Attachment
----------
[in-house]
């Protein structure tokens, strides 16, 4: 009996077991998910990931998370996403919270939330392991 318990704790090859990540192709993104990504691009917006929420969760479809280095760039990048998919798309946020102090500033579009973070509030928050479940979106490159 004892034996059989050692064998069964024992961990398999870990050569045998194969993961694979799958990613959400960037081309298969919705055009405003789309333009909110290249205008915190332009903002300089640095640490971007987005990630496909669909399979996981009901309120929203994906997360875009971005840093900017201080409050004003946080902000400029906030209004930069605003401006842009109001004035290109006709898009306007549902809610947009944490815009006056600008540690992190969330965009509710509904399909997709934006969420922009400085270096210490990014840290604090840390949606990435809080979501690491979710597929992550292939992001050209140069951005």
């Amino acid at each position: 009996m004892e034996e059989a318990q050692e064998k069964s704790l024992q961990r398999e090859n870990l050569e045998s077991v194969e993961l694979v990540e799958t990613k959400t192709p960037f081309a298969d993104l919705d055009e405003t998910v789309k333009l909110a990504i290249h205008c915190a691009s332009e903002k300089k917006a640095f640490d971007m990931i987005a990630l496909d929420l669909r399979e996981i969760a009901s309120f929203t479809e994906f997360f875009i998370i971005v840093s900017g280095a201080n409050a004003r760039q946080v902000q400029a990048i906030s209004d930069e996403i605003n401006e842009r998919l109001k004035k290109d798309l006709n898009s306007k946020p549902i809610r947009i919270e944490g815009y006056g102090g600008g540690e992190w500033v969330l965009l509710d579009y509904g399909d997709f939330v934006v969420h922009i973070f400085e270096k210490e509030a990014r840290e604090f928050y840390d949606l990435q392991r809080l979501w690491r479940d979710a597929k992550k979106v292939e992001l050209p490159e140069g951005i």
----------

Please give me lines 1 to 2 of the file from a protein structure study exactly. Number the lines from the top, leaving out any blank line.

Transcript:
[in-house]
């Protein structure tokens, strides 16, 4: 009996077991998910990931998370996403919270939330392991 318990704790090859990540192709993104990504691009917006929420969760479809280095760039990048998919798309946020102090500033579009973070509030928050479940979106490159 004892034996059989050692064998069964024992961990398999870990050569045998194969993961694979799958990613959400960037081309298969919705055009405003789309333009909110290249205008915190332009903002300089640095640490971007987005990630496909669909399979996981009901309120929203994906997360875009971005840093900017201080409050004003946080902000400029906030209004930069605003401006842009109001004035290109006709898009306007549902809610947009944490815009006056600008540690992190969330965009509710509904399909997709934006969420922009400085270096210490990014840290604090840390949606990435809080979501690491979710597929992550292939992001050209140069951005």